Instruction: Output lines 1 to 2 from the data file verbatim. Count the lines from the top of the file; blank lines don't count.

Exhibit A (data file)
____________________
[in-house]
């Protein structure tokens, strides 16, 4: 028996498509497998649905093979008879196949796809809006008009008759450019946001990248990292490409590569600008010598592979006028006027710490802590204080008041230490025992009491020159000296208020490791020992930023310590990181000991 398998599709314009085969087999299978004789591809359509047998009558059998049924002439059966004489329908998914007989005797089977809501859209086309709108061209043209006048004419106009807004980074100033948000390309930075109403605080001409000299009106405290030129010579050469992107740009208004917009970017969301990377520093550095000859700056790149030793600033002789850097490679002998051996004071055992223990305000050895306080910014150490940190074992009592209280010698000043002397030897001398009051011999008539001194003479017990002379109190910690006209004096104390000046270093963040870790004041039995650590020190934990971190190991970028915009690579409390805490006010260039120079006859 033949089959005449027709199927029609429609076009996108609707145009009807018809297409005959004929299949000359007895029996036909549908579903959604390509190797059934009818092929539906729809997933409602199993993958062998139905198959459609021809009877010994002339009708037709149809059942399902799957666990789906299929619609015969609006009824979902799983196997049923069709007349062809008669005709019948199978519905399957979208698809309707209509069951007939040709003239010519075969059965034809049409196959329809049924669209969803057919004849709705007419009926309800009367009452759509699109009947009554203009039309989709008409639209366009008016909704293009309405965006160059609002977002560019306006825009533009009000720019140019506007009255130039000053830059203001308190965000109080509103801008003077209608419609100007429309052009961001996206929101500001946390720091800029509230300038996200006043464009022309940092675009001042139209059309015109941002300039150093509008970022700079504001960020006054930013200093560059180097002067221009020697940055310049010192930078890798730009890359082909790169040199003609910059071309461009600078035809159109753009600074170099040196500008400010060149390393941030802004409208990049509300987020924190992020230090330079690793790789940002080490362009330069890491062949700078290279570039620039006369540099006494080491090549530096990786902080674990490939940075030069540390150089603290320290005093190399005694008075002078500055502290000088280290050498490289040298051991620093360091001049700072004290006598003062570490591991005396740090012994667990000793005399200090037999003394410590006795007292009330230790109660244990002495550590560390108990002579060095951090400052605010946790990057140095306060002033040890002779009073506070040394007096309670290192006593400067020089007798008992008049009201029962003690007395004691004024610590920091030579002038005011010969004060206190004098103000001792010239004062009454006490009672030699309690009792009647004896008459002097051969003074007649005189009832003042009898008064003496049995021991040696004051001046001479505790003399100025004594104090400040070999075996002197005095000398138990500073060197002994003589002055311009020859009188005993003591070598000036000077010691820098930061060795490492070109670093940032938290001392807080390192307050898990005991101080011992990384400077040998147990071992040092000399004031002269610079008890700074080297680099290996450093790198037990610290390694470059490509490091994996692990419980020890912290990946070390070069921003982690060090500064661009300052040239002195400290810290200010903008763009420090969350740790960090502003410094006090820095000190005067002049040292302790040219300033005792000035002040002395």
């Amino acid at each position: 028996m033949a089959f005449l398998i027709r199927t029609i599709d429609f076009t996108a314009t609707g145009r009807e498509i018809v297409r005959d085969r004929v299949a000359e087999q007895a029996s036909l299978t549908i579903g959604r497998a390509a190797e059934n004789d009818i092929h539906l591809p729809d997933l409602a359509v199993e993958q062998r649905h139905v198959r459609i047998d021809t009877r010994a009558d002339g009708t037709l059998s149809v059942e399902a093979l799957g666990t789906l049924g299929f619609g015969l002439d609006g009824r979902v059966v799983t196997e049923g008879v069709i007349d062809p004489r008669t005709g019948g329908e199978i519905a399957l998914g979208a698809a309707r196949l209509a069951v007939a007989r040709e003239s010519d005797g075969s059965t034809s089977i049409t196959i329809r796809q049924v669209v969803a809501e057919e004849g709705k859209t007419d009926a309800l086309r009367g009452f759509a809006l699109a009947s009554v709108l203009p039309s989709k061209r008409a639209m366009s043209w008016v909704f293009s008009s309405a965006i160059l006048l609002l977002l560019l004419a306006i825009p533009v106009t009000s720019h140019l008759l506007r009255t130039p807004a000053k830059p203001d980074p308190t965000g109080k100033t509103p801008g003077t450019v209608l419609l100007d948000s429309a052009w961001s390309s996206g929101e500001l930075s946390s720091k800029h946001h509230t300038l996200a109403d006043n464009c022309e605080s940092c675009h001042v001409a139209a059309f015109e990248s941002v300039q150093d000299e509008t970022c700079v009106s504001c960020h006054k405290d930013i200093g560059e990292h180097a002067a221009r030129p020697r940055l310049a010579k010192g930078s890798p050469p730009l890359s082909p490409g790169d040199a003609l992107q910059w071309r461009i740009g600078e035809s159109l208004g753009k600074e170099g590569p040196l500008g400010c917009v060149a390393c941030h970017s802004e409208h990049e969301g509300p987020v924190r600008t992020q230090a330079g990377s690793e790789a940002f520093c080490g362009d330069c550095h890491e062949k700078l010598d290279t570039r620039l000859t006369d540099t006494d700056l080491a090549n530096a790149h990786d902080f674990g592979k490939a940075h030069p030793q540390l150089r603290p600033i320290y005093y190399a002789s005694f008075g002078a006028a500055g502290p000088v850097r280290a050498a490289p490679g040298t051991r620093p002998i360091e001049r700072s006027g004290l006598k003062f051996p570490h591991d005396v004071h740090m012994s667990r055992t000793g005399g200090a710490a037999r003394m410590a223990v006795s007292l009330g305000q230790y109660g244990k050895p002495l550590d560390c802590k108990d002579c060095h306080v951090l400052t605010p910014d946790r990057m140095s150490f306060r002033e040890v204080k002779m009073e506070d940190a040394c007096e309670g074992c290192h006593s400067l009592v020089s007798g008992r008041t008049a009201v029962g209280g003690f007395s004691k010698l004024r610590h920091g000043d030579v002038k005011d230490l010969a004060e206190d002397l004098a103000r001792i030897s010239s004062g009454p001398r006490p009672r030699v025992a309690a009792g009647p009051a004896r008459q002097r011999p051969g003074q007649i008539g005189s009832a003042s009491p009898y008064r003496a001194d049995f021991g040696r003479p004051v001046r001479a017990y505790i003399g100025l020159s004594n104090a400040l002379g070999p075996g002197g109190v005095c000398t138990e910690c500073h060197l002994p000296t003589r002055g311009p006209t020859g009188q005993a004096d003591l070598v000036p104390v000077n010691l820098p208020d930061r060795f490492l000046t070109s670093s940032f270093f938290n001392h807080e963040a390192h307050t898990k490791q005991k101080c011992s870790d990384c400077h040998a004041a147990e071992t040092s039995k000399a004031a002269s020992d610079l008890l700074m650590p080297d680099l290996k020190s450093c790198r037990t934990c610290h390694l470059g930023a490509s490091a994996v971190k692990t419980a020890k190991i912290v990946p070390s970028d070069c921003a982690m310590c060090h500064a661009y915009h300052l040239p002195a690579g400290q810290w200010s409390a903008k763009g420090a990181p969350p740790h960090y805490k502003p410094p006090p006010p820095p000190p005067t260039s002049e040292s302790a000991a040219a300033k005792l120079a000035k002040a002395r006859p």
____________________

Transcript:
[in-house]
């Protein structure tokens, strides 16, 4: 028996498509497998649905093979008879196949796809809006008009008759450019946001990248990292490409590569600008010598592979006028006027710490802590204080008041230490025992009491020159000296208020490791020992930023310590990181000991 398998599709314009085969087999299978004789591809359509047998009558059998049924002439059966004489329908998914007989005797089977809501859209086309709108061209043209006048004419106009807004980074100033948000390309930075109403605080001409000299009106405290030129010579050469992107740009208004917009970017969301990377520093550095000859700056790149030793600033002789850097490679002998051996004071055992223990305000050895306080910014150490940190074992009592209280010698000043002397030897001398009051011999008539001194003479017990002379109190910690006209004096104390000046270093963040870790004041039995650590020190934990971190190991970028915009690579409390805490006010260039120079006859 033949089959005449027709199927029609429609076009996108609707145009009807018809297409005959004929299949000359007895029996036909549908579903959604390509190797059934009818092929539906729809997933409602199993993958062998139905198959459609021809009877010994002339009708037709149809059942399902799957666990789906299929619609015969609006009824979902799983196997049923069709007349062809008669005709019948199978519905399957979208698809309707209509069951007939040709003239010519075969059965034809049409196959329809049924669209969803057919004849709705007419009926309800009367009452759509699109009947009554203009039309989709008409639209366009008016909704293009309405965006160059609002977002560019306006825009533009009000720019140019506007009255130039000053830059203001308190965000109080509103801008003077209608419609100007429309052009961001996206929101500001946390720091800029509230300038996200006043464009022309940092675009001042139209059309015109941002300039150093509008970022700079504001960020006054930013200093560059180097002067221009020697940055310049010192930078890798730009890359082909790169040199003609910059071309461009600078035809159109753009600074170099040196500008400010060149390393941030802004409208990049509300987020924190992020230090330079690793790789940002080490362009330069890491062949700078290279570039620039006369540099006494080491090549530096990786902080674990490939940075030069540390150089603290320290005093190399005694008075002078500055502290000088280290050498490289040298051991620093360091001049700072004290006598003062570490591991005396740090012994667990000793005399200090037999003394410590006795007292009330230790109660244990002495550590560390108990002579060095951090400052605010946790990057140095306060002033040890002779009073506070040394007096309670290192006593400067020089007798008992008049009201029962003690007395004691004024610590920091030579002038005011010969004060206190004098103000001792010239004062009454006490009672030699309690009792009647004896008459002097051969003074007649005189009832003042009898008064003496049995021991040696004051001046001479505790003399100025004594104090400040070999075996002197005095000398138990500073060197002994003589002055311009020859009188005993003591070598000036000077010691820098930061060795490492070109670093940032938290001392807080390192307050898990005991101080011992990384400077040998147990071992040092000399004031002269610079008890700074080297680099290996450093790198037990610290390694470059490509490091994996692990419980020890912290990946070390070069921003982690060090500064661009300052040239002195400290810290200010903008763009420090969350740790960090502003410094006090820095000190005067002049040292302790040219300033005792000035002040002395």